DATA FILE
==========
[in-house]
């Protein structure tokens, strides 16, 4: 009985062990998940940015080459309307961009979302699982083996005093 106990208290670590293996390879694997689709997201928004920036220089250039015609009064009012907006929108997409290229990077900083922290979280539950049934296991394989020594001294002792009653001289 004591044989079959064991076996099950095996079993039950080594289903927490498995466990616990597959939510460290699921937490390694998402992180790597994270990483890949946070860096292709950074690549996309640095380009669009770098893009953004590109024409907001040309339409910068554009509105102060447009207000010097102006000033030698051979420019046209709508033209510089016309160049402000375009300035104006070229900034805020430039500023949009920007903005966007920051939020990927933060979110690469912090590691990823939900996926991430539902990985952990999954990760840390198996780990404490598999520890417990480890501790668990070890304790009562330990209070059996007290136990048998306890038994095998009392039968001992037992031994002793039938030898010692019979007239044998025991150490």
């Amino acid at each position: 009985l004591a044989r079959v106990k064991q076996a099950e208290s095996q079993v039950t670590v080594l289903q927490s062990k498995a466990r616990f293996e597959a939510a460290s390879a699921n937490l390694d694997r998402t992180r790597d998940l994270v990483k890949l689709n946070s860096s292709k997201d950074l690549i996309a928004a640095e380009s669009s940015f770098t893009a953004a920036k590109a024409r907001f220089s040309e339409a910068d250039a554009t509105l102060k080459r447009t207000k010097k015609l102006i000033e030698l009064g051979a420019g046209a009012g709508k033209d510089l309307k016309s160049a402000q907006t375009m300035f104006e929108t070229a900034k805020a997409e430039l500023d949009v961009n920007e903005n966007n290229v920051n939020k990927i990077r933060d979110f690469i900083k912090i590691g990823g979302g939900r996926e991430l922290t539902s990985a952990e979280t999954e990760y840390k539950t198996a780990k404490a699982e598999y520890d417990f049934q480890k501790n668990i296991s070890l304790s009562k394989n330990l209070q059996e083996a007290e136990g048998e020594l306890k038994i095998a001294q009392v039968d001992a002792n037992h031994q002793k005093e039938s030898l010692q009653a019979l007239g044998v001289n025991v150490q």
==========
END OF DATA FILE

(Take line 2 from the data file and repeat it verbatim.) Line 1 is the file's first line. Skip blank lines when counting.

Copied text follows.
């Protein structure tokens, strides 16, 4: 009985062990998940940015080459309307961009979302699982083996005093 106990208290670590293996390879694997689709997201928004920036220089250039015609009064009012907006929108997409290229990077900083922290979280539950049934296991394989020594001294002792009653001289 004591044989079959064991076996099950095996079993039950080594289903927490498995466990616990597959939510460290699921937490390694998402992180790597994270990483890949946070860096292709950074690549996309640095380009669009770098893009953004590109024409907001040309339409910068554009509105102060447009207000010097102006000033030698051979420019046209709508033209510089016309160049402000375009300035104006070229900034805020430039500023949009920007903005966007920051939020990927933060979110690469912090590691990823939900996926991430539902990985952990999954990760840390198996780990404490598999520890417990480890501790668990070890304790009562330990209070059996007290136990048998306890038994095998009392039968001992037992031994002793039938030898010692019979007239044998025991150490």